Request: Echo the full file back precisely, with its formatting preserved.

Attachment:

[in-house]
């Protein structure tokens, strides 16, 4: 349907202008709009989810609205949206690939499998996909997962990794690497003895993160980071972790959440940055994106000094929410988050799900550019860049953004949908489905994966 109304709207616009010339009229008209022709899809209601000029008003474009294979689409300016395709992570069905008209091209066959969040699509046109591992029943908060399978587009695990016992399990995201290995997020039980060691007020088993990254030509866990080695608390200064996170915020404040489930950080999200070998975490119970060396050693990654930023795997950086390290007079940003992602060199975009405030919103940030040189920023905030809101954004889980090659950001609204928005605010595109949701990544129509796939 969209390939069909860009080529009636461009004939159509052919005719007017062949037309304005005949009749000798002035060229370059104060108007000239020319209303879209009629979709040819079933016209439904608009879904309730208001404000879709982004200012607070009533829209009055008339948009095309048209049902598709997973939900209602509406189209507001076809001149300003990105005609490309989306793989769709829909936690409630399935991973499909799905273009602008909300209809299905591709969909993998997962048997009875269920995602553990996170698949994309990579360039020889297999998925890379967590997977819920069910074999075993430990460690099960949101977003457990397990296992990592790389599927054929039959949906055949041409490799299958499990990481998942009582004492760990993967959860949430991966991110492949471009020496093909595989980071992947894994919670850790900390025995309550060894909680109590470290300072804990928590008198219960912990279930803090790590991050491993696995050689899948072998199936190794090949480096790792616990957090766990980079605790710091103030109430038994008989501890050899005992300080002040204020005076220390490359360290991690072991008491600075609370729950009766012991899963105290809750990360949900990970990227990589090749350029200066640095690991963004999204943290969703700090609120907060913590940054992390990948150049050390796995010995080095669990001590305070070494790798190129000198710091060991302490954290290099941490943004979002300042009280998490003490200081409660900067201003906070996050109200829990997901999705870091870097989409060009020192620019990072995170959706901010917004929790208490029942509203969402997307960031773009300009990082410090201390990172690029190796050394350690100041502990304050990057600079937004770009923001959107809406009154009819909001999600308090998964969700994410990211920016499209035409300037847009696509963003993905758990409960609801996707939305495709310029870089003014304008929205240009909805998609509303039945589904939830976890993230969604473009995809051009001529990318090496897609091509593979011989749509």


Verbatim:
[in-house]
């Protein structure tokens, strides 16, 4: 349907202008709009989810609205949206690939499998996909997962990794690497003895993160980071972790959440940055994106000094929410988050799900550019860049953004949908489905994966 109304709207616009010339009229008209022709899809209601000029008003474009294979689409300016395709992570069905008209091209066959969040699509046109591992029943908060399978587009695990016992399990995201290995997020039980060691007020088993990254030509866990080695608390200064996170915020404040489930950080999200070998975490119970060396050693990654930023795997950086390290007079940003992602060199975009405030919103940030040189920023905030809101954004889980090659950001609204928005605010595109949701990544129509796939 969209390939069909860009080529009636461009004939159509052919005719007017062949037309304005005949009749000798002035060229370059104060108007000239020319209303879209009629979709040819079933016209439904608009879904309730208001404000879709982004200012607070009533829209009055008339948009095309048209049902598709997973939900209602509406189209507001076809001149300003990105005609490309989306793989769709829909936690409630399935991973499909799905273009602008909300209809299905591709969909993998997962048997009875269920995602553990996170698949994309990579360039020889297999998925890379967590997977819920069910074999075993430990460690099960949101977003457990397990296992990592790389599927054929039959949906055949041409490799299958499990990481998942009582004492760990993967959860949430991966991110492949471009020496093909595989980071992947894994919670850790900390025995309550060894909680109590470290300072804990928590008198219960912990279930803090790590991050491993696995050689899948072998199936190794090949480096790792616990957090766990980079605790710091103030109430038994008989501890050899005992300080002040204020005076220390490359360290991690072991008491600075609370729950009766012991899963105290809750990360949900990970990227990589090749350029200066640095690991963004999204943290969703700090609120907060913590940054992390990948150049050390796995010995080095669990001590305070070494790798190129000198710091060991302490954290290099941490943004979002300042009280998490003490200081409660900067201003906070996050109200829990997901999705870091870097989409060009020192620019990072995170959706901010917004929790208490029942509203969402997307960031773009300009990082410090201390990172690029190796050394350690100041502990304050990057600079937004770009923001959107809406009154009819909001999600308090998964969700994410990211920016499209035409300037847009696509963003993905758990409960609801996707939305495709310029870089003014304008929205240009909805998609509303039945589904939830976890993230969604473009995809051009001529990318090496897609091509593979011989749509």